I'm using Adobe Indesign to write my Chemistry PhD thesis. I'm far from an expert in publishing/design, so please forgive me if this is a simple question.

I am having an issue with an few images that I have placed in Indesign (they were generated from another program called Pymol, where Pymol created the .png in CMYK. These placed images in Indesign seem to be changing the colours of other images on the same page. The usually vivid blue is now pale.

I am worried that when I publish my thesis to pdf it will have miss-matched blues. What should I do to "fix this". I cannot really remake the CMYK images in RGB, because they took me quite a while to make and annotate them.

  • Is this effect only visible in InDesign's on-screen preview, or also in the finished .pdf?
    – Vincent
    Commented Aug 20, 2018 at 10:11
  • 2
    PNGs are RGB (and sometimes Indexed colour). The format doesn't support CMYK. Perhaps you have this backwards? If you want an image format that supports CMYK, probably best to use TIFF.
    – Billy Kerr
    Commented Aug 20, 2018 at 11:29

1 Answer 1


"Pymol created the .png in CMYK" - This is erroneous in one of two regards: PNG supports RGB, Indexed color and grayscale only, so if you are getting a CMYK image from Pymol, it isn't a PNG. Alternatively, if you are getting a real PNG, it isn't CMYK.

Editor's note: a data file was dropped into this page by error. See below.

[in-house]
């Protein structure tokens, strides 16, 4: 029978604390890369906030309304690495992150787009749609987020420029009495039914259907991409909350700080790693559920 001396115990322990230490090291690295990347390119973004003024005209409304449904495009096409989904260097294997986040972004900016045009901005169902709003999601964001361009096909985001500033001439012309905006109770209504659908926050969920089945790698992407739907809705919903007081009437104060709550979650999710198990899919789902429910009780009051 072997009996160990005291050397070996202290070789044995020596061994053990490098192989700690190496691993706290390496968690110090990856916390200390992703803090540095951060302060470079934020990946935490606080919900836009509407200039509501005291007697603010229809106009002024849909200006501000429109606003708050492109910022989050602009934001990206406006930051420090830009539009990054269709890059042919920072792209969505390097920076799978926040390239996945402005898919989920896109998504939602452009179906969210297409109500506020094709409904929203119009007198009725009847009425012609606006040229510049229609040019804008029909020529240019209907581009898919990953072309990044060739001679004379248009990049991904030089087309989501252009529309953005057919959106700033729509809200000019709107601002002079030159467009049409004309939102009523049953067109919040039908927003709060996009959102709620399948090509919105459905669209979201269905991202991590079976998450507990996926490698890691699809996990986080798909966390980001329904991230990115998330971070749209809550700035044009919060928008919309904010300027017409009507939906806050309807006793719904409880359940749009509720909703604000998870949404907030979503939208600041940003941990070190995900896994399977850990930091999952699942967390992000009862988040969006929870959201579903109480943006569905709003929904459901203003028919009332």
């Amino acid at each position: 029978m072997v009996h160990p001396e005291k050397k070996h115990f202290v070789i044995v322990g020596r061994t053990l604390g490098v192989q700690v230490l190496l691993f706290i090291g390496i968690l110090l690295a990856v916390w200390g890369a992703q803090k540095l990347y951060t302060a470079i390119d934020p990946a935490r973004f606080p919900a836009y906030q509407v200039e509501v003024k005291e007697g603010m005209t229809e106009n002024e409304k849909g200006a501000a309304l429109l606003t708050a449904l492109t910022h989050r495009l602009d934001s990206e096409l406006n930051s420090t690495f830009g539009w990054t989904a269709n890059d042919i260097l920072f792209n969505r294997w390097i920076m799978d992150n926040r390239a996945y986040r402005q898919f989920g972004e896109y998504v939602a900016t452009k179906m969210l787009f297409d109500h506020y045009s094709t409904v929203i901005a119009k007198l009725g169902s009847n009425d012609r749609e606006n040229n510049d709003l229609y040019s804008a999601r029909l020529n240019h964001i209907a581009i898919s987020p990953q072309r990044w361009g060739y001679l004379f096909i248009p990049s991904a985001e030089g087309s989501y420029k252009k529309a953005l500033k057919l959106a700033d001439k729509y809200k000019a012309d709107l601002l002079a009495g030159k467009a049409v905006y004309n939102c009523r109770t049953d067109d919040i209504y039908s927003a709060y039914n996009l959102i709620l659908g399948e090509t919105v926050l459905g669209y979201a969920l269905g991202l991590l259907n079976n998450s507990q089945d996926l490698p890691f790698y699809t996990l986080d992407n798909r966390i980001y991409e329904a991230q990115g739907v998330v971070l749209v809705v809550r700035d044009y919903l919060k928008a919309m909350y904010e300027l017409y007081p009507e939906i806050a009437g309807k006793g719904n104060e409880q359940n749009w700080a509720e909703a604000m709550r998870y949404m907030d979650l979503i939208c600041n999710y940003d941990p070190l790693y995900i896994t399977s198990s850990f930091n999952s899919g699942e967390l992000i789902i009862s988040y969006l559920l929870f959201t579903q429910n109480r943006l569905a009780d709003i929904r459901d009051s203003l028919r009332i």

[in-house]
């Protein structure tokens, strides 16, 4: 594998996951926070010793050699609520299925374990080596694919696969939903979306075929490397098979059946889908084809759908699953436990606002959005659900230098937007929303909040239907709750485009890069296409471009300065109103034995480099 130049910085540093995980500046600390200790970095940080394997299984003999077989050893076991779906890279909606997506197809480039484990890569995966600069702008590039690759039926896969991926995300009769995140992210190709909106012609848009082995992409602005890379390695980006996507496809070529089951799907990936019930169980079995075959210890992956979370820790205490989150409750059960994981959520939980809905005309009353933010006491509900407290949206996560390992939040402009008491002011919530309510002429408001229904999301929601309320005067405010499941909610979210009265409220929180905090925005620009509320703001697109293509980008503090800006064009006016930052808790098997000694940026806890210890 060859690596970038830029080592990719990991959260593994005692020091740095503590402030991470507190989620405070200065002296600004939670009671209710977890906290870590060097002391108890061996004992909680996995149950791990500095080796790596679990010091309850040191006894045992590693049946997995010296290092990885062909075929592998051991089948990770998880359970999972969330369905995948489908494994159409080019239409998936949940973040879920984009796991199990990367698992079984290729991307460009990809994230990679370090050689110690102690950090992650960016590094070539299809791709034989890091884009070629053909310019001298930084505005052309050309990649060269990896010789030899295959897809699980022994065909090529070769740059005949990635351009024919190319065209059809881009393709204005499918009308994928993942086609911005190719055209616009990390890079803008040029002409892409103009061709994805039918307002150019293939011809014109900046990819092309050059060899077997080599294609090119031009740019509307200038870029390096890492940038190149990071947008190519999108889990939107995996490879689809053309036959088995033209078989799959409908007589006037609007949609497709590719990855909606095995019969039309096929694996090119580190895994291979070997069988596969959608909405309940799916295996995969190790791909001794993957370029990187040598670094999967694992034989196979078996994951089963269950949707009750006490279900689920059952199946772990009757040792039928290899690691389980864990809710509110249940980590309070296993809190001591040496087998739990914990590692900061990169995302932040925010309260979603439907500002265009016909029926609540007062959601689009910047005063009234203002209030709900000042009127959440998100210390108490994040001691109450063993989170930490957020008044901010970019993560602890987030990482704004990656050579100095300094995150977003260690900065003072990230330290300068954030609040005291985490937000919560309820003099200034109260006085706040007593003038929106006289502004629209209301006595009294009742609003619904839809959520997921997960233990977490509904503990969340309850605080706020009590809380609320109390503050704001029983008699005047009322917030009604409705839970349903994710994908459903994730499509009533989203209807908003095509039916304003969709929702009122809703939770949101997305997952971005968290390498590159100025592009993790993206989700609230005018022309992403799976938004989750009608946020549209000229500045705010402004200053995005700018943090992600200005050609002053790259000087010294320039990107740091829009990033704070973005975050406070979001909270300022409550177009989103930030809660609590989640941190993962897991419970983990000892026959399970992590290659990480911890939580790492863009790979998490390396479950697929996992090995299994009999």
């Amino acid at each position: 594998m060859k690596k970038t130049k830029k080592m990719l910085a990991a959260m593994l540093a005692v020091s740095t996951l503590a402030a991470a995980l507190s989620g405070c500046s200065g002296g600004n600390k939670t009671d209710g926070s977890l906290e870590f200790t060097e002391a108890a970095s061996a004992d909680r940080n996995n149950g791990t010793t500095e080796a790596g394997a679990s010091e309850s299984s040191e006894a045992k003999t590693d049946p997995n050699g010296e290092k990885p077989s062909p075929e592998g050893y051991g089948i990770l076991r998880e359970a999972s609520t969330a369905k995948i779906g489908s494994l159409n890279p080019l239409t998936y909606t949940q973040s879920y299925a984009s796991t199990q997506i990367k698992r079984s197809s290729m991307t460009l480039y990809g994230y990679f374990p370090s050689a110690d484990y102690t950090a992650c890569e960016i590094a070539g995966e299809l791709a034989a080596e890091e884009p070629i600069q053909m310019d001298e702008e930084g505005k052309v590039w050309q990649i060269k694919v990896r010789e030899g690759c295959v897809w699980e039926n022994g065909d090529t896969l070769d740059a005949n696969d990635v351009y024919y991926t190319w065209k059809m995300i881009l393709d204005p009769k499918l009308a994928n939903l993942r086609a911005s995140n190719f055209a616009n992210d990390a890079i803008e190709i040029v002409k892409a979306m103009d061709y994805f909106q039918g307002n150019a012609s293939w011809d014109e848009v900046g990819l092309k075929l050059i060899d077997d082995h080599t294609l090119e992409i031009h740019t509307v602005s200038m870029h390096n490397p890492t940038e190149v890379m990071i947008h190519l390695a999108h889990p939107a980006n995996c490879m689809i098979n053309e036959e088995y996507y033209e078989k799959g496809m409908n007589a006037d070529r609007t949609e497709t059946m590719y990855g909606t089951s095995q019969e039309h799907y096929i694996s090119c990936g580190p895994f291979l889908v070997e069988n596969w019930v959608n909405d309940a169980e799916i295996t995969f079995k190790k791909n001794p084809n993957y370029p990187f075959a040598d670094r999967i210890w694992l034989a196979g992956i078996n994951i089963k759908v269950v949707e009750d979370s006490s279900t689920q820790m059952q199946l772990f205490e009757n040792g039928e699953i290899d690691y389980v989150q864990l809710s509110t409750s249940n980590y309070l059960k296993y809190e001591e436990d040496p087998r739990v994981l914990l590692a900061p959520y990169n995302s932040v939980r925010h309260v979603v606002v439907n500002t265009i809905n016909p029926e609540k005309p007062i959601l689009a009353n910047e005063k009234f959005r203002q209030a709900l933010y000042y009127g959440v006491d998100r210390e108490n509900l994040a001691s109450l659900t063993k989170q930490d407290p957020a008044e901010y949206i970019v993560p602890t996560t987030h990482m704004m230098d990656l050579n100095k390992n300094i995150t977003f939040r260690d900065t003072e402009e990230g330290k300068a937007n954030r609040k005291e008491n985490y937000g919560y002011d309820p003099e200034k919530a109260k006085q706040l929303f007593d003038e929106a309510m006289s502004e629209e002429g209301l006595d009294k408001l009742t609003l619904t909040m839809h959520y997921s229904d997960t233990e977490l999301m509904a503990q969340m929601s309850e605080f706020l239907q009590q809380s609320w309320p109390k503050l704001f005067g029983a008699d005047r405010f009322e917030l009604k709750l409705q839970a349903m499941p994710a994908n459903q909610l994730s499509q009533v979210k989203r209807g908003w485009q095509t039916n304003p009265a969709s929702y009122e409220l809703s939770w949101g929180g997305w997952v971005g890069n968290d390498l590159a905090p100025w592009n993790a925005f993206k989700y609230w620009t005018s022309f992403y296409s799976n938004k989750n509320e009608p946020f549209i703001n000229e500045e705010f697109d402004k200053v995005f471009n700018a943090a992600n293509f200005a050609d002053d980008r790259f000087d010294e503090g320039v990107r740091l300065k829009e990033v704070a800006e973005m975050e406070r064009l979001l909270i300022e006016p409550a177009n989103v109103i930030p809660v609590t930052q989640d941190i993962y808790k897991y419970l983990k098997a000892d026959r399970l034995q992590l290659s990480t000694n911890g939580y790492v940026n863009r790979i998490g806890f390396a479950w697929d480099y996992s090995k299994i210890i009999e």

Fortunately, that doesn't really matter (that much). When you export your document to PDF, you can select a PDF/X standard (PDF/X-1a:2001 is a tried and true standard) from the "Standard" dropdown menu to convert the entire PDF document to CMYK (with spot swatch support) on output. PDF/X also forces fonts to embed, and does myriad other things to make the document conform to the given PDF/X ISO standard. All of this is intended to help the PDF to print more consistently and reliably. Just be aware that active content like form fields and comments are not allowed in this standard.

  • PNGs also support Indexed colour, but you are right, the OP doesn't have a CMYK PNG because there is no such thing.
    – Billy Kerr
    Commented Aug 20, 2018 at 13:20
  • I was under the impression that indexed color was a subset of RGB.
    – 13ruce
    Commented Aug 20, 2018 at 15:34
  • Or, rather, a method used to organize RGB color values. I suppose the inclusion of grayscale means I was simply incorrect. Thanks for the correction.
    – 13ruce
    Commented Aug 20, 2018 at 15:36

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